Small businesses (up to 50 employees) eligible for up to $5K in Ida relief grant program from EDA

Application details for program, which will provide additional funds to expected federal relief, to be announced Wednesday

A short tour of Millburn on Friday was all Gov. Phil Murphy needed to recognize the big damage that was caused by Tropical Storm Ida. Unfortunately for small business owners everywhere, it was a visual Murphy had seen many times before.

“Like a lot of communities, Millburn is, sadly, hardly alone,” Murphy said. “Millburn was crushed. And the downtown small business community was crushed. And that’s a big reason we’re here today.”

Murphy came to Millburn — the first of multiple municipal visits he will make Friday — to announce the state is quickly setting up a grant program that will award up to $5,000 to companies and nonprofits with up to 50 employees that suffered physical damage Wednesday or Thursday.

The funding, which will come from a program set up by the New Jersey Economic Development Authority, will be in addition to any other aid businesses receive, Murphy said.

“We have a plan in place to assist our small businesses as quickly as possible,” he said. “This is immediate, and separate and apart from whatever the feds end up doing.”

The proposed program will be presented to the EDA’s board for consideration of approval at a special meeting next Wednesday. Approval is necessary — but appears to be a formality. The EDA is expected to announce full details and the application timeline for the grant program following that meeting.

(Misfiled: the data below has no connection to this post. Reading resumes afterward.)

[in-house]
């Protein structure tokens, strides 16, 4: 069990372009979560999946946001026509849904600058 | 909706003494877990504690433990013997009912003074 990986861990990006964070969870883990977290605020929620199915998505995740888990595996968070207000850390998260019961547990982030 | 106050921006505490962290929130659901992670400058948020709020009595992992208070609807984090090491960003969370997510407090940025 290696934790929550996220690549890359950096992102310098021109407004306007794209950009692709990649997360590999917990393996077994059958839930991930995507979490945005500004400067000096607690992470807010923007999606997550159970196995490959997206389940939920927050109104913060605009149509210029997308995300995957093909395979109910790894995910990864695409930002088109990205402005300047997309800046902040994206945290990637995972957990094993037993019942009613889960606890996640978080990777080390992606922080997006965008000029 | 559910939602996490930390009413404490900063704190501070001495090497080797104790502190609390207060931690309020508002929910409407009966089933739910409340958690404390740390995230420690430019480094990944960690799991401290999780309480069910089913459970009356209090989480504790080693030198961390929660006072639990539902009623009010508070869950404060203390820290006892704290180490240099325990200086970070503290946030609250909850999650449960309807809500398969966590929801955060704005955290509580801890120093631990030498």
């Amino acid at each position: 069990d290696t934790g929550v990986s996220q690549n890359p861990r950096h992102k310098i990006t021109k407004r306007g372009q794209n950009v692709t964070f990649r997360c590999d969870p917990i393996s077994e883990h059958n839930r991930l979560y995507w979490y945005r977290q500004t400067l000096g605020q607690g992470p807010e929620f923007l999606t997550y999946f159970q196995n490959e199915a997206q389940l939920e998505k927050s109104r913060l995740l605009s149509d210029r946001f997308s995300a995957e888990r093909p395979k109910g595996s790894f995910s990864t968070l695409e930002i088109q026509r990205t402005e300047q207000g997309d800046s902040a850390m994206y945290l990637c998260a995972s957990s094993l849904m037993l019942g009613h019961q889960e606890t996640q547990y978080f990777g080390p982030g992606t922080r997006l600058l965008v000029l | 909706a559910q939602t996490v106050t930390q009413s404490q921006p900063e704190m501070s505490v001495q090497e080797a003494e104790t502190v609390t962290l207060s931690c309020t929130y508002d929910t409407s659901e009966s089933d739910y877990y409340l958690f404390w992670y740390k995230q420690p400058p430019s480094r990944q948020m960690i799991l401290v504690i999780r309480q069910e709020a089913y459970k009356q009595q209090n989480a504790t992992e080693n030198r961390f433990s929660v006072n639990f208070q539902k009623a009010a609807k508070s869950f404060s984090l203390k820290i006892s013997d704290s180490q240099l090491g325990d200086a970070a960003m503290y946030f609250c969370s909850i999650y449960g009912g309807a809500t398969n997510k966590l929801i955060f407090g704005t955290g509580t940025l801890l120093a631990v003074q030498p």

Landlords and home-based businesses currently are not eligible for grant funding in the proposed program. Under the preliminary plan, to be eligible, the applying entity must:

  • Provide certification of an unmet need due to damage and/or business interruption;
  • Provide documentation of physical damage to the applicant’s physical commercial location;
  • Present a valid Employer Identification Number;
  • Submit recent wage reporting form (WR30), if applicable;
  • Be registered to do business in the state;
  • Be in good standing with the Division of Taxation.

Murphy and EDA CEO Tim Sullivan implored business to maintain all possible documents related to the damage, including pictures and all receipts. (See full story here.)

As proposed, grants will be provided in the form of reimbursement of August rent or mortgage ($1,000 minimum rent eligibility).

To ensure grants reach businesses in the hardest-hit communities, including communities of color, one-third of the $10 million in funding available through the program will be targeted to businesses with a primary business location within the 715 census tracts designated as eligible to be selected as an Opportunity Zone.

The program figures to be just the first aid program for small businesses.

Murphy said he has spoken to both President Joe Biden and Federal Emergency Management Agency Administrator Deanne Criswell about emergency funding — and that the state already received the first step, which is the emergency declaration.

That means the state will get equipment, reimbursement for emergency expenditures, and that federal agencies will quickly come in and make assessments as to how much more aid we are potentially eligible for.

The need is obvious, Murphy said.

“Just walking through for a few minutes in the downtown area, it is clear that the damage caused by either is significant by any measure, and recovering and rebuilding will require economic support,” Murphy said. “And we will be there.”